Counties get creative on ‘check box’ flaw on voter registration applications
With Colorado Secretary of State Mike Coffman unwilling to budge on incomplete voter registrations, several counties across the state have come up with partial resolutions on their own.
The ever-evolving “check box” drama has to do with the state’s new voter registration form. Applicants without a state ID or a driver’s license must indicate as much by checking a box and then giving the last four digits of their social security numbers. But at least 6,700 new would-be voters–and as many as 10,000 by one estimate — neglected to check the box. Several thousand have since cured their applications, but many more remain barred from voter rolls.
While counties throughout the state have warned “check box” applicants to fix their registrations before Election Day, a few localities have gone above and beyond. According to the Rocky Mountain News, election officials in Larimer and Jefferson counties absorbed the incomplete registrations into their rolls, asking only that these applicants show IDs at the polls to vote.
Coffman decried the practice. “It is absolutely essential that election law be uniformly applied to every voter across this state and anything less than the equal treatment of all voters compromises Colorado’s ability to hold fair elections,” Coffman told the News. Despite mounting pressure from state and national voting rights groups, he has maintained that applicants must cure their registrations to appear on the rolls.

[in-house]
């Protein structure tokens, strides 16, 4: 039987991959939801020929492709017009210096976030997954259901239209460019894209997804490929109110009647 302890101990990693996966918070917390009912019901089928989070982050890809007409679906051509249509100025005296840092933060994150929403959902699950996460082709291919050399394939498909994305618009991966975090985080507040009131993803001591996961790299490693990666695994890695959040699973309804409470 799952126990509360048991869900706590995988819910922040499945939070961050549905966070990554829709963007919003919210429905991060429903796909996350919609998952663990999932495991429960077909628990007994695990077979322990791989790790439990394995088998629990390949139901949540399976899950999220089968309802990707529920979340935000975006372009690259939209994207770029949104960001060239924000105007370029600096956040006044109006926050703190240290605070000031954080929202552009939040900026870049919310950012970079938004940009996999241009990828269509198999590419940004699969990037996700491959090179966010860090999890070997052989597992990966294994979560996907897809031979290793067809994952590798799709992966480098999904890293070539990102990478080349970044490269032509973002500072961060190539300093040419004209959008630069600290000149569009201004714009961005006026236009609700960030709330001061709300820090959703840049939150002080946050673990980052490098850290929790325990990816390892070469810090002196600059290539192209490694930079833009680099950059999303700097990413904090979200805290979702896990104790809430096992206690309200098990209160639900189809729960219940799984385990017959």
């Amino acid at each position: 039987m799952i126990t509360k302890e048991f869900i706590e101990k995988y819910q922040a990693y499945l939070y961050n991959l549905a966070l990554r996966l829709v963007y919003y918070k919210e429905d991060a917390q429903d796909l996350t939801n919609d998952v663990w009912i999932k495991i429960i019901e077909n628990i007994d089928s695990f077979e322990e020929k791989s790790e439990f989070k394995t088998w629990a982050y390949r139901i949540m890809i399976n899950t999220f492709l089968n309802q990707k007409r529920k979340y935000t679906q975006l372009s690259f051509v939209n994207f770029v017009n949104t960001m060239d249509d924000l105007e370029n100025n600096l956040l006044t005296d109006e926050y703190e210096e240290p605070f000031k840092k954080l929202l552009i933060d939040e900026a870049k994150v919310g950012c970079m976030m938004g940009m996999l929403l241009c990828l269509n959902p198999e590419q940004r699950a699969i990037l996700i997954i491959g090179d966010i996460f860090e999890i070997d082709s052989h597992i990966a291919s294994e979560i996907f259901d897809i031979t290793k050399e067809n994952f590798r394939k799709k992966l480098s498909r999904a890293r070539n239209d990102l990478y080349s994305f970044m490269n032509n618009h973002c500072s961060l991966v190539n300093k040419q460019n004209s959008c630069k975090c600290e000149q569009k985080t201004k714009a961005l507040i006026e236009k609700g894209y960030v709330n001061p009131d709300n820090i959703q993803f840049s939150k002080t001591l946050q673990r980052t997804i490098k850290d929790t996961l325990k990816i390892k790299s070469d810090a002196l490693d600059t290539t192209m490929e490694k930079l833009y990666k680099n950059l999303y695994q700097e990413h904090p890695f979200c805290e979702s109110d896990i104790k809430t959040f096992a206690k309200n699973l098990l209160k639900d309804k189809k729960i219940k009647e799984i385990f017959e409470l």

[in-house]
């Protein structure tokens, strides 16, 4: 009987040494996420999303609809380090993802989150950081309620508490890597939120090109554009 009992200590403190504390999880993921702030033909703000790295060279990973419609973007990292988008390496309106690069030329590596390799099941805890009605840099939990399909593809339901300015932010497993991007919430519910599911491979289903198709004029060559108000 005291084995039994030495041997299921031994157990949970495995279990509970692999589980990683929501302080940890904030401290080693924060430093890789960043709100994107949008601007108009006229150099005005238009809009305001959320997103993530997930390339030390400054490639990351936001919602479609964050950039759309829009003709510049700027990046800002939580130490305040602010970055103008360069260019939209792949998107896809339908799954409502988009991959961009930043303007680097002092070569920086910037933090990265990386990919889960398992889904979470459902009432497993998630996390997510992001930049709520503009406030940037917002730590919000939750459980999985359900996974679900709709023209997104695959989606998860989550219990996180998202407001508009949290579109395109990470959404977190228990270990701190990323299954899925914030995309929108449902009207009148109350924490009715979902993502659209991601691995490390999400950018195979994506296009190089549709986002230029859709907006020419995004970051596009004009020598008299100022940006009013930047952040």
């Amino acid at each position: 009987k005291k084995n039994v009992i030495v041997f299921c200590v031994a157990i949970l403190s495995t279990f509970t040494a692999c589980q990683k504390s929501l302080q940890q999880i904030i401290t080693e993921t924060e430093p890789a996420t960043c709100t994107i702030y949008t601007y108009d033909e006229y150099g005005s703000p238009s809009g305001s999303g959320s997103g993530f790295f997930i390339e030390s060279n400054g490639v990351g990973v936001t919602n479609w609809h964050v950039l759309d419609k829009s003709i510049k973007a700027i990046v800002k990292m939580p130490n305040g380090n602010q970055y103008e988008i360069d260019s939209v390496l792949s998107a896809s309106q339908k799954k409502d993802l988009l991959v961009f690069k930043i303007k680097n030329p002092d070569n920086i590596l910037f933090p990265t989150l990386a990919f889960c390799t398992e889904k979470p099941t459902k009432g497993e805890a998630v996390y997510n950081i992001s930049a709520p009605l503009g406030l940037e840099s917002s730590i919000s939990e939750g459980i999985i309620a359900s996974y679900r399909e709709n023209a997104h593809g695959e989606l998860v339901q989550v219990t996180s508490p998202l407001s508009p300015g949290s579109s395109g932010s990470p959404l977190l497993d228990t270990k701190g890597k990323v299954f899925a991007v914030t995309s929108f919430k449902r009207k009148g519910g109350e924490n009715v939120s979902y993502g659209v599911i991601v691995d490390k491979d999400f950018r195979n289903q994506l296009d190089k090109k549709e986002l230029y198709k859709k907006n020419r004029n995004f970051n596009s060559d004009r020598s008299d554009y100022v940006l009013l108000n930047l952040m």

Meanwhile, elections officials in Denver County have deployed a robocall to remind applicants with incomplete registrations to cure their forms before Election Day. “We will work hard to get these voters in our poll books come Nov. 4,” Clerk and Recorder Stephanie O’Malley said during a conference call with reporters this morning.
Denver fielded around 4,000 incomplete voter registration forms (this includes those with “check box” and other problems), and all but 1,400 of those have been cured. O’Malley said that she asked Coffman’s office about placing these individuals on the rolls anyway — as Larimer and Jefferson counties have done–but was met with a resounding “no.”
“It was an effort on our part to have inclusivity, but the Secretary of State’s office, standing firm on the letter of the law, said we could not place these applicants on the poll books.”
But counties are not the only ones that need to address the issue. One voter registration group set up an online database with the names of every person with a problem application in the state. New Era Colorado, which registered 12,000 voters in the state, urges people to use the searchable database to make sure they’re not on the Secretary of State’s incomplete list.
“[Coffman] can and should issue a directive to the county clerks to allow anyone with a valid identification to vote in Colorado,” New Era Colorado’s executive director, Steve Fenberg, said in a press release. “In the meantime, New Era Colorado will at least provide the information to voters so they can complete their applications. Voting in a democracy is too important to let anyone lose their right because of misinformation.”
Applicants who don’t cure their registrations before Election Day may vote by provisional ballot. These ballots are tallied in the two weeks following the election. However, provisional voters must still fix their registrations for their votes to count.
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